2013–2017

40 mg × 6

≥ 10

0

2

55

White

Yes

No

1c

2014–2016

40 mg × 4

≥ 10

2

3

19

White

No

No

0

1998–2016

40 mg × 6

≥ 10

2

4

40

Asian/Asian British

No

No

3

2000–2017

40 mg × 6

≥ 10

3

5

94

White

No

No

2

2015–2016

40 mg × 6

Unsure

3

6

81

White

Yes

No

1

2014–2016

40 mg × 1

120 mg × 6

≥ 10

0

7

90

White

No

No

1

2012–2016

120 mg × 14

≥ 10

6

8

72

White

No

Methotrexate and prednisolone

0

2013–2017

120 mg × 12

Unsure

0

9

40

Asian/Asian British

No

No

0

2015–2018

40 mg × 1

Unsure

0

10

76

White

No

No

2

2014–2017

40 mg × 3

120 mg × 6

8

8

11

76

White

No

No

4

2014–2017

40 mg × 13

Unsure

0

12

29

Mixed

Yes

No

0

2014–2015

40 mg × 6

120 mg × 6

8

5

13

82

White

No

No

1

2014–2015

40 mg × 6

120 mg × 1

6

8

14

85

White

No

No

1

2014–2015

40 mg × 2

120 mg × 11

6

1

15

81

White

No

No

2

2010–2018

40 mg × 6

4

0

16

54

Asian/Asian British

No

No

Not disclosed

2011–2018

40 mg × 6

120 mg × 6

≥ 10

≥ 10

17

40

Asian/Asian British

No

No

4

2012–2018

120 mg × 4

6

1

18

50

White

No

No

2

2012–2016

40 mg × 18

Unsure

0

Median

75 (IQR 42.5–81)

   

1 (IQR 1–2)

4.5 (IQR 2.8–7)

8 (IQR 6–12)

10 (IQR 7–10)

2 (IQR 0–5)

aBased on patient recall

bGiven by patient’s primary care provider

cBy caesarean section

All urine samples were examined by microscopy and were cultured on CLED and chromogenic agar (Oxoid, Basingstoke, UK) at 37 °C in air for 18–24 h. A colony count of > 100,000 cfu/ml was considered as significant. Antibiotic sensitivities were performed using the BSACS method [13]. Positive urine cultures immediately proximate to the commencement of SH treatment showed that E. coli was the most common organism with eight patients growing E. coli in their urine, of which one was an extended spectrum beta-lactamase (ESBL) producer. Two patients grew Enterococcus species in their urine and in three the growth was reported as “coliforms” and not further qualified. There were five patients with a heavy mixed growth of organisms. Except for the ESBL E. coli, all the others were sensitive to cephalosporins. Two colonies were resistant to amoxicillin and one to trimethoprim.

The median duration of recurrent UTI before treatment was 4.5 (IQR 2.8–7) years. The median number of infections per year before and after treatment is shown in Table 1. The median number of infections fell from ten per year (IQR 7–10) before treatment to two per year (IQR 0–5) after treatment. 17/18 patients had a decrease in the frequency of UTI. Patients had a median number of 8 (IQR 6–12) instillations of SH. Nine patients were treated exclusively with the 40 mg/50 ml, three with the 120 mg/50 ml and six with an induction dose of 40 mg and a “top-up” on-demand dose of 120 mg. Our cohort was followed up from the date of the first SH instillation until April 2019. The median follow-up period was 62 (IQR 56–71) months.

The changes in symptom scores and quality of life domains before and after SH treatment are reported in Table 2 and shown in Fig. 1. In our patients, improvement in the mean pain score was 2.5 (34%) (SD 3.4, CI 1.6), urgency 2.2 (30%) (SD 3.7, CI 1.8), ‘nocturia’ 2.4 (30%) (SD 3.5, CI 1.6), ‘frequency’ 2.6 (32%) (SD 3.3, CI 1.5), ‘inability to carry out daily activities to UTI related ill-health’ 2.0 (37%) (SD 3.1, CI 1.8) and ‘loss of sleep’ by 2.8 (38%) (SD 3.6, CI 1.7). Except for ‘urgency’ and ‘inability to carry out daily activities’ fields, the differences in the mean scores of symptoms before and after SH instillations were significant. Although just failing to reach statistical significance at 0.05, there was an improvement in QoL by 76% after SH instillations. We did not note any association between dosages used and outcomes. No adverse events occurred during or after treatment, though most patients reported a burning discomfort during and immediately after instillations.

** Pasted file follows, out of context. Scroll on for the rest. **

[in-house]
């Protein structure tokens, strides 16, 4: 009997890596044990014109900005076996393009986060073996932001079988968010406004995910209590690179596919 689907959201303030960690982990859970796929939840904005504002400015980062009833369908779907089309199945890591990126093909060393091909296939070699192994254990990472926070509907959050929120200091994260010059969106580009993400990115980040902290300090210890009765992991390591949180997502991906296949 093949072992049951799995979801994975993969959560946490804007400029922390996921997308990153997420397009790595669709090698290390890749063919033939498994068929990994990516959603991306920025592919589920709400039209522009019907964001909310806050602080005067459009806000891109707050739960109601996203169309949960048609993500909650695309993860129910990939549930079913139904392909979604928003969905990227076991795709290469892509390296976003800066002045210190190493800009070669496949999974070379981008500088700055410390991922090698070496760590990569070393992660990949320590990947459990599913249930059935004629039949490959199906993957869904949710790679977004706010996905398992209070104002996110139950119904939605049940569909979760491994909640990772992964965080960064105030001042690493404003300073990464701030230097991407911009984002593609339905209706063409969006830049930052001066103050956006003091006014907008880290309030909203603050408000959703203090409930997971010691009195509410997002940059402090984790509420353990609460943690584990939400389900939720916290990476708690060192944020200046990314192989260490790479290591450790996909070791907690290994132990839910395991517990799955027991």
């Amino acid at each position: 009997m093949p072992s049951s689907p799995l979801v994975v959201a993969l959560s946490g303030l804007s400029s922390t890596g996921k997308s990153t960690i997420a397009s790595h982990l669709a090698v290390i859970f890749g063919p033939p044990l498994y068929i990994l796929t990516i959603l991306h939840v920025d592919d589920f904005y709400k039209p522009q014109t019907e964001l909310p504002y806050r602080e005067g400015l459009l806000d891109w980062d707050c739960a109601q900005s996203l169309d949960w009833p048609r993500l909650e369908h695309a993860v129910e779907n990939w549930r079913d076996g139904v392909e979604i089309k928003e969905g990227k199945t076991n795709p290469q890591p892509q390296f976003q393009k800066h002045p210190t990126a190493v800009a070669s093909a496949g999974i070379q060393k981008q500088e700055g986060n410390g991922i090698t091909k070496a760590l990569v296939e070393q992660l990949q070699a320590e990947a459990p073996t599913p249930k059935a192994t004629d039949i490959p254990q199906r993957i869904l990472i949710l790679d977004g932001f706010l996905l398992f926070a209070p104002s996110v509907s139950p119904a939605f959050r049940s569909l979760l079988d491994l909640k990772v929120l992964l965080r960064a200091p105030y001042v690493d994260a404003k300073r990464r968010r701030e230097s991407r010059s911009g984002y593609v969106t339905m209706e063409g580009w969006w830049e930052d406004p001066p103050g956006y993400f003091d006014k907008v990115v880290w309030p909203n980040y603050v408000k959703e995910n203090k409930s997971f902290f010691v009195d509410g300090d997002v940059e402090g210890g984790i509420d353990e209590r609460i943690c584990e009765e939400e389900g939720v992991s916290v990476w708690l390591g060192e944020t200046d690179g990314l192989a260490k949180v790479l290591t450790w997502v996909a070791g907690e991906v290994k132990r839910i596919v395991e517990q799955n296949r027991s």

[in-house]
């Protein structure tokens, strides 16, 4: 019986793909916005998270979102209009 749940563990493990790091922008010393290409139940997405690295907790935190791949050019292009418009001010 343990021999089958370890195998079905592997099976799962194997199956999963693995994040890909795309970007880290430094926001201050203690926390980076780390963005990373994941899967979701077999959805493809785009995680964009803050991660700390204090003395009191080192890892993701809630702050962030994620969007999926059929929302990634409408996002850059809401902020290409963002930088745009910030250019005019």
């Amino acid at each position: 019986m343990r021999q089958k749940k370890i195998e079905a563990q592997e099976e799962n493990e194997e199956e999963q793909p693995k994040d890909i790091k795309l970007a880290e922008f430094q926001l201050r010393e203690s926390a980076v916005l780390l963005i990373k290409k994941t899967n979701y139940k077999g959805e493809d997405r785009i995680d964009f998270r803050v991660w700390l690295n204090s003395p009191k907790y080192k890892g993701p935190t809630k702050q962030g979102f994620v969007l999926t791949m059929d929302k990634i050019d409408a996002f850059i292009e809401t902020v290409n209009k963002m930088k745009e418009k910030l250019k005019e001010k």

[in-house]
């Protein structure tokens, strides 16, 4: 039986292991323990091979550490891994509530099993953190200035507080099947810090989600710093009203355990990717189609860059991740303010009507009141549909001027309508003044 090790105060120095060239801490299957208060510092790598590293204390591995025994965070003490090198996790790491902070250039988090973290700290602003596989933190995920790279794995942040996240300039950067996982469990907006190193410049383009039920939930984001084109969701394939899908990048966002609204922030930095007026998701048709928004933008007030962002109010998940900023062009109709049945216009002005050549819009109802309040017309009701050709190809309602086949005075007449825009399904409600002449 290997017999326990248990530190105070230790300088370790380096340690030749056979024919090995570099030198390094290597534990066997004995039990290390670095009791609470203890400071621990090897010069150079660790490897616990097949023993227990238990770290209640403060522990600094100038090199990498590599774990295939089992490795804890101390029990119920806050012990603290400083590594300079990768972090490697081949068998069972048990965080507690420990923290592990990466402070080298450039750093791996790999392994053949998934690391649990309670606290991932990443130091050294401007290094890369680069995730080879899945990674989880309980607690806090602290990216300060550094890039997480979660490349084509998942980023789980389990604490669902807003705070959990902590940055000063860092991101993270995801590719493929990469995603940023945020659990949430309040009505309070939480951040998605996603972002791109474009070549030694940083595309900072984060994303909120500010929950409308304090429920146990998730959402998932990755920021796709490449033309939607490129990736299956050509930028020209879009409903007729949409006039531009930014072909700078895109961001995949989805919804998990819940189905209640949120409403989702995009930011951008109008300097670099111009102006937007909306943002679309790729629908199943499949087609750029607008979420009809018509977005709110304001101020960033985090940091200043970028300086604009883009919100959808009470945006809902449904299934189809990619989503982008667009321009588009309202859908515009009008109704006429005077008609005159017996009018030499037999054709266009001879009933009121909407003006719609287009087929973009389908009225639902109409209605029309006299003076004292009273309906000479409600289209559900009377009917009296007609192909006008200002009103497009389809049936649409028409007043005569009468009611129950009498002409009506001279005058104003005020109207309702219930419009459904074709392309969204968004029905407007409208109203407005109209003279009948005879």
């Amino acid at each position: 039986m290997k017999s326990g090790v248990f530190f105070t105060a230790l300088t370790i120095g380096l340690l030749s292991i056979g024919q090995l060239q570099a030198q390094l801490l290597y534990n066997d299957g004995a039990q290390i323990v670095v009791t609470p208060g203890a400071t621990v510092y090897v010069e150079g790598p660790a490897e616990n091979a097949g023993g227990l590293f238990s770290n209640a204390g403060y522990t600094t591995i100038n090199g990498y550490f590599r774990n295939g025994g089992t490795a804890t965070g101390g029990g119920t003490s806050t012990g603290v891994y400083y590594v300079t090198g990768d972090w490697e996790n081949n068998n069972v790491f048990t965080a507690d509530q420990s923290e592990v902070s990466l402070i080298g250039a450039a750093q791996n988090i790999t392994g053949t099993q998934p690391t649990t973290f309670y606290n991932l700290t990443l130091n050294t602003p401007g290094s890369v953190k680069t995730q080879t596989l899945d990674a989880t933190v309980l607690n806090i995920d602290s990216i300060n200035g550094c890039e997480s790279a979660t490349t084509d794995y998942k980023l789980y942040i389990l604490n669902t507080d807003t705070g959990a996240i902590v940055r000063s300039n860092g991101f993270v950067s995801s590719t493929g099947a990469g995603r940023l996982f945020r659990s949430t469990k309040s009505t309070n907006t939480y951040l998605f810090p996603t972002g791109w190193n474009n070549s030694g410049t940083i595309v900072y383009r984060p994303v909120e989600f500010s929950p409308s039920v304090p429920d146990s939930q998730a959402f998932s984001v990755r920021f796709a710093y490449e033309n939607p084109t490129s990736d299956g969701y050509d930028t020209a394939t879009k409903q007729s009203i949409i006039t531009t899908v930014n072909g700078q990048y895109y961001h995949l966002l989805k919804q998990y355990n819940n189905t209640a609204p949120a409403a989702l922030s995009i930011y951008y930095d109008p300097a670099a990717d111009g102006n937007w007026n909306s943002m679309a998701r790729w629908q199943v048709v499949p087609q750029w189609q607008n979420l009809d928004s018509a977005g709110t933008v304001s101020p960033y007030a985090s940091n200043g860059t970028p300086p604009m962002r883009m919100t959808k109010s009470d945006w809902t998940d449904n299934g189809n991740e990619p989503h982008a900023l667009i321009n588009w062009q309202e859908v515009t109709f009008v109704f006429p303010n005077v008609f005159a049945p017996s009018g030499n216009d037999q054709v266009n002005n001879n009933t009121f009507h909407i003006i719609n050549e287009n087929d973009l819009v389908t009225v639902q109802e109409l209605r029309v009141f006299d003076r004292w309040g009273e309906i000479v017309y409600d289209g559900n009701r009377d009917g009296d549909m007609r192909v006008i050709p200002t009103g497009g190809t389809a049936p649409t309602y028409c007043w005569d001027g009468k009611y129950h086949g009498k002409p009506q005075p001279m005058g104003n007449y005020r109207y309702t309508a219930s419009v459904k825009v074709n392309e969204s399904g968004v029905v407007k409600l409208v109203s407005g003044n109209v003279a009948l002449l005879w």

Table 2

Mean of symptoms scores before and after intravesical  sodium hyaluronate treatment

Means of scores

Before

After

Mean difference (SD, CI)

% difference

p value

Pain

7.2

4.8

2.5 (3.4,1.6)

34

0.034

Frequency

8.1

5.5

2.6 (3.3, 1.5)

32

0.008

Nocturia

8.1

5.6

2.4 (3.5,1.6)

30

0.018

Urgency

7.3

5.1

2.2 (3.7. 1.8)

30

0.066

Loss of sleep

7.4

4.6

2.8 (3.6, 1.7)

38

0.024

Loss of activity

5.4

3.5

2.0 (3.1, 1.8)

37

0.196

QoL

2.6

4.6

2.0 (3.3, 1.6)

76

0.056

Symptoms were scored from 1 = least severe to 10 = most severe. Quality of life was scored from 1 = worst to 10 = best

Fig. 1

Mean of symptoms scores before and after intravesical sodium hyaluronate treatment

Discussion

In this paper, we have shown that intravesical SH is a safe alternative strategy to manage recurrent UTI that does not depend on regular or suppressant antimicrobial usage. In our patients, SH led to a decrease in the frequency of UTI. We have also shown that patients reported a decrease in the severity of infection-related symptoms like urgency, nocturia and frequency after they were treated with SH. Benefits included better sleep and a decrease in activity lost due to UTI-related ill-health following treatment. Unsurprisingly, therefore, patients reported a significant improvement in their quality of life as well.